Marjorie Beebe: how a woman can take the lead in an old Western movie

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Our previous article on women in westerns honed in on three films respectively from the 60s, the 70s and the 90s. Personally, I am not familiar enough with the first two to comment on them, but the third The Quick and the Dead is a knockout film that I never tired of seeing- literally a knockout movie, with the wonderful concept of a quick draw gun competition after each round of which the competitors are halved, not so much knocked out as dead.

In fact you can go back far further than any of those three movies to find examples of sparky women protagonists in Westerns. In 1931 Marjorie Beebe was starring in Cowcatcher’s Daughter (Babe Stafford). She has been claimed as the great lost comedienne of the time, her career cut shorts by depressions, both national and personal.

Marjorie Beebe

Cowcatcher, a two reeler, has but four characters. But they resonate through the ages, the crabby old father (Pantalone), the dull fiancé in business with the father (Fool), and the roving handsome stranger who catches the girl’s eye (Arlecchino). For this is a Harlequinade, a form already centuries old by the time of Cowcatcher. Its characters derive from Italian commedia dell’arte but the four came together in Harlequinade as a feature of English pantomime.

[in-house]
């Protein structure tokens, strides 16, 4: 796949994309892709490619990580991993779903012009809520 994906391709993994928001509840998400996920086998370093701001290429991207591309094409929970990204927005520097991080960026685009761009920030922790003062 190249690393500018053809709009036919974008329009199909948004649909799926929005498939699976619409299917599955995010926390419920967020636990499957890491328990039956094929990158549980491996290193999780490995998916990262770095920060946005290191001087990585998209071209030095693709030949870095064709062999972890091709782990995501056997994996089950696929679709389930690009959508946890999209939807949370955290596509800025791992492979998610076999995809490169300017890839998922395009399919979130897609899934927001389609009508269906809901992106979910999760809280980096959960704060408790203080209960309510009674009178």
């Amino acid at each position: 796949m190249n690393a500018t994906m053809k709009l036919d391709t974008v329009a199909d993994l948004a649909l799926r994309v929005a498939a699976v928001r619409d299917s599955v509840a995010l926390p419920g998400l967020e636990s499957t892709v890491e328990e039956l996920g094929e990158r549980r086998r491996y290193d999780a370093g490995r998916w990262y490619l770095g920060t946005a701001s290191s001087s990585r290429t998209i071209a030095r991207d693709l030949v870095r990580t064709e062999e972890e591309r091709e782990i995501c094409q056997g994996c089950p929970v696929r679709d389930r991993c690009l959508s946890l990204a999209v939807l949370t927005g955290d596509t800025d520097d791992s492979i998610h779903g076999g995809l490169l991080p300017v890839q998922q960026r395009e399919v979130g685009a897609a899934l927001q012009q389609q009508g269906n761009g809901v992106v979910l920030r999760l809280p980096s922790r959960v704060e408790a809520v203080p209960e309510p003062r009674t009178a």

But Cowcatcher’s Harlequin was overshadowed just as Fool was. Marjorie was in control here. The best scenes are when she spars with her long-suffering father recreating routines from the old lazzi of Commedia. It was Marjorie Beebe as Columbine who took the lead. She it was who played the tricks just as Harlequin had once done back in Bergamo. She is a rare example of a girl trickster, Harlequin become Columbine, and she does it superbly, a natural acrobat, horsewoman and swimmer. And unlike many later Western actresses who look just that, actresses in fancy dress, she looks the part, a real cowgirl with the men in her life wrapped round her finger.     

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